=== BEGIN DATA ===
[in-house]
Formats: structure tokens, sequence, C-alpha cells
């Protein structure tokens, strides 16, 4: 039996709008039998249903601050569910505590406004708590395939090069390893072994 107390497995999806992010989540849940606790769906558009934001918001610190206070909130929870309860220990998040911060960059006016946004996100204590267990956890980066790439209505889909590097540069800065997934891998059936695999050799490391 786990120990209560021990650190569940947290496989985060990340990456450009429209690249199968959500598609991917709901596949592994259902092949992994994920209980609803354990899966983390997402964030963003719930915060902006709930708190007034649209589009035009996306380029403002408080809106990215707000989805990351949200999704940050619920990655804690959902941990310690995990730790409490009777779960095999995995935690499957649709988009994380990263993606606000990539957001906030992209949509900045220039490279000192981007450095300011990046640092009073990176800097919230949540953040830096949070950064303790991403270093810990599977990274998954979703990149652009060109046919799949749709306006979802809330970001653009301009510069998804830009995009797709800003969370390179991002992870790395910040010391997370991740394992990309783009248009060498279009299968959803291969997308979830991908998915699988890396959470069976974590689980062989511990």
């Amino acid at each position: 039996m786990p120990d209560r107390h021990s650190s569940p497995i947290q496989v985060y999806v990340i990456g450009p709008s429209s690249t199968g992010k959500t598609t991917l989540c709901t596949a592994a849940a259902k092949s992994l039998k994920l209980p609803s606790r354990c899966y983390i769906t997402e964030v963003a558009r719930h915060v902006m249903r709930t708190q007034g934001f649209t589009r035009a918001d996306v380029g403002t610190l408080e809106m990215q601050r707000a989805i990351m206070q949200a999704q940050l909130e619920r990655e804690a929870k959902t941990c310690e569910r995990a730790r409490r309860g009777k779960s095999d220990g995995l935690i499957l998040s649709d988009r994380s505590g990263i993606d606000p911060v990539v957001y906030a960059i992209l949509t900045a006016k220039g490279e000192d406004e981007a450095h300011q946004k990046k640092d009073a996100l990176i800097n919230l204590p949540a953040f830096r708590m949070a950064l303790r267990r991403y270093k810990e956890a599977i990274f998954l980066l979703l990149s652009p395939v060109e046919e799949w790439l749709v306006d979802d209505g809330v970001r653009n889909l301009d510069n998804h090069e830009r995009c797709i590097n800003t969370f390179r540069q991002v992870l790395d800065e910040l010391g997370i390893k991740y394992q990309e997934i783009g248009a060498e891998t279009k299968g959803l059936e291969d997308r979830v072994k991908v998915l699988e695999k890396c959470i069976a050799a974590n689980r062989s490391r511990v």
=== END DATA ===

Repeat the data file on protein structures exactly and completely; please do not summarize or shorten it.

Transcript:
[in-house]
Formats: structure tokens, sequence, C-alpha cells
């Protein structure tokens, strides 16, 4: 039996709008039998249903601050569910505590406004708590395939090069390893072994 107390497995999806992010989540849940606790769906558009934001918001610190206070909130929870309860220990998040911060960059006016946004996100204590267990956890980066790439209505889909590097540069800065997934891998059936695999050799490391 786990120990209560021990650190569940947290496989985060990340990456450009429209690249199968959500598609991917709901596949592994259902092949992994994920209980609803354990899966983390997402964030963003719930915060902006709930708190007034649209589009035009996306380029403002408080809106990215707000989805990351949200999704940050619920990655804690959902941990310690995990730790409490009777779960095999995995935690499957649709988009994380990263993606606000990539957001906030992209949509900045220039490279000192981007450095300011990046640092009073990176800097919230949540953040830096949070950064303790991403270093810990599977990274998954979703990149652009060109046919799949749709306006979802809330970001653009301009510069998804830009995009797709800003969370390179991002992870790395910040010391997370991740394992990309783009248009060498279009299968959803291969997308979830991908998915699988890396959470069976974590689980062989511990």
């Amino acid at each position: 039996m786990p120990d209560r107390h021990s650190s569940p497995i947290q496989v985060y999806v990340i990456g450009p709008s429209s690249t199968g992010k959500t598609t991917l989540c709901t596949a592994a849940a259902k092949s992994l039998k994920l209980p609803s606790r354990c899966y983390i769906t997402e964030v963003a558009r719930h915060v902006m249903r709930t708190q007034g934001f649209t589009r035009a918001d996306v380029g403002t610190l408080e809106m990215q601050r707000a989805i990351m206070q949200a999704q940050l909130e619920r990655e804690a929870k959902t941990c310690e569910r995990a730790r409490r309860g009777k779960s095999d220990g995995l935690i499957l998040s649709d988009r994380s505590g990263i993606d606000p911060v990539v957001y906030a960059i992209l949509t900045a006016k220039g490279e000192d406004e981007a450095h300011q946004k990046k640092d009073a996100l990176i800097n919230l204590p949540a953040f830096r708590m949070a950064l303790r267990r991403y270093k810990e956890a599977i990274f998954l980066l979703l990149s652009p395939v060109e046919e799949w790439l749709v306006d979802d209505g809330v970001r653009n889909l301009d510069n998804h090069e830009r995009c797709i590097n800003t969370f390179r540069q991002v992870l790395d800065e910040l010391g997370i390893k991740y394992q990309e997934i783009g248009a060498e891998t279009k299968g959803l059936e291969d997308r979830v072994k991908v998915l699988e695999k890396c959470i069976a050799a974590n689980r062989s490391r511990v």